Maybe you've been running off to new restaurants all this week — I hear Xoia is pretty good. I've been one of the wretched minions tearing himself out of bed at 6 every morning, brushing his teeth with ale and hauling down to the local bar for another go at the World Cup matches, the dawn bacchanalia of soccer, nationalism and strong beer that leave even strong men and women without the strength to brave 9 p.m. reservations at WP24, especially the evening after the U.S.-Ghana match.

But for the mornings that destroy the rest of the day, it is hard to beat the new theater-size screen at the Koreatown hub of Guelaguetza, an enormous restaurant that strains against the confines of what started life as the earliest galbi palace in town, a yawning dining room that for soccer matches is stuffed with tiny, round tables, plastic folding chairs, and on the day of the Mexico-Argentina match, several hundred people with painted faces, flags and jerseys in Mexican green. If you hadn't brought your own vuvuzela, vendors were selling them outside the door.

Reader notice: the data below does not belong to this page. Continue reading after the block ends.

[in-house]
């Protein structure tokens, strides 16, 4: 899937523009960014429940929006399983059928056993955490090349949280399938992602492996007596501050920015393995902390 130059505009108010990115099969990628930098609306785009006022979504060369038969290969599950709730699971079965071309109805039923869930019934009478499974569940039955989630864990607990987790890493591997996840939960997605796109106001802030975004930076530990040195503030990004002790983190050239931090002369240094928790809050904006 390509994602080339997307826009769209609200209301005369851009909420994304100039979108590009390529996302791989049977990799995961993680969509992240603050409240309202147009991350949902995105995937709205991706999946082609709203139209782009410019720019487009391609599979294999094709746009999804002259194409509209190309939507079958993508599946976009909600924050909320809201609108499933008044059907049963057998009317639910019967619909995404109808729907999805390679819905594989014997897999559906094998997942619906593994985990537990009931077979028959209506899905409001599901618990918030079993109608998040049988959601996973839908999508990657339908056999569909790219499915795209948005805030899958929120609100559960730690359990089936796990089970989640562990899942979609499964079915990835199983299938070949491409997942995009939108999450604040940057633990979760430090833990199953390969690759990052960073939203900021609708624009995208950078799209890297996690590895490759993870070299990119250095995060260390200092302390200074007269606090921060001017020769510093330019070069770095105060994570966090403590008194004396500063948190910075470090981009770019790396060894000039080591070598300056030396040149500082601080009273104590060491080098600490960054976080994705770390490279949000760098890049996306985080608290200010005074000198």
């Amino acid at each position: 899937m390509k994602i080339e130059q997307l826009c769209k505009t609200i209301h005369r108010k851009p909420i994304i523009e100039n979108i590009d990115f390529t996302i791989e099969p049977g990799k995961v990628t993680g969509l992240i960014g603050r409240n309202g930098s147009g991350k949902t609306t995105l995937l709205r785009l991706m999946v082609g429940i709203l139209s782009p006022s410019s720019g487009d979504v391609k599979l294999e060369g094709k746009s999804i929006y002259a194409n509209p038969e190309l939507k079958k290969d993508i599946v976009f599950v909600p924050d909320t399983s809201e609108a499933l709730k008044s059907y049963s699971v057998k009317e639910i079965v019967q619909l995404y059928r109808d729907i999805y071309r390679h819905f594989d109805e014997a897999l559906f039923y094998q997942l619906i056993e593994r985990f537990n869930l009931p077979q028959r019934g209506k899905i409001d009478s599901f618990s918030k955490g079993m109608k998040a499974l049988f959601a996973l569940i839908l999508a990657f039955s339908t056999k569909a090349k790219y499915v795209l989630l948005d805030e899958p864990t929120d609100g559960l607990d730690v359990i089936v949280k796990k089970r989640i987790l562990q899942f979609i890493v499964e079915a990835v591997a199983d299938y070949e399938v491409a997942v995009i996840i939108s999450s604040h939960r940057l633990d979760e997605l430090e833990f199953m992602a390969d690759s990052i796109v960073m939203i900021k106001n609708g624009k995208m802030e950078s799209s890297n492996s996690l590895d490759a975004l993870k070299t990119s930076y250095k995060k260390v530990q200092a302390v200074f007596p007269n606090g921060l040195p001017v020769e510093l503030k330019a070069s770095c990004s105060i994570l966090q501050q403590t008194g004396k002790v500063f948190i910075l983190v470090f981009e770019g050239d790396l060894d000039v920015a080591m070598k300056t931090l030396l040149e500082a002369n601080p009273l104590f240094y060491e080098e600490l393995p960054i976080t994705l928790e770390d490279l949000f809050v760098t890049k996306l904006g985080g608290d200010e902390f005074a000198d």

At the various soccer pubs around town, you're lucky to get scrambled eggs and limp bacon with your Cup match. But Guelaguetza is one of the best Oaxacan restaurants in the country — when you're in the mood for shared botana platters, you can get vast piles of white Oaxacan cheese served with lard-soaked memelas, the giant Oaxacan pizzas called clayudas, heaps of fried empanadas, or even a platter with chicken, bowls of four different moles, and the fresh tortillas to eat them with.

If you're drinking, I recommend micheladas, chile-spiked beers served in frozen, salt-rimmed mugs. And if you're imprudent, there comes the moment when the waiter slaps a bottle of El Scorpion on your table, mezcal invaded by its namesake predator, and as you raise your glass, down a shot and join the roar at the ecstasy of a second-half goal, it almost doesn't matter that your team is down 3-1 — almost! — and that the woman sitting next to you is spilling tears into your sleeve.

GUELAGUETZA: Open for every game for the duration of the World Cup. 3014 W. Olympic Blvd., Koreatown. (213) 427-0608.

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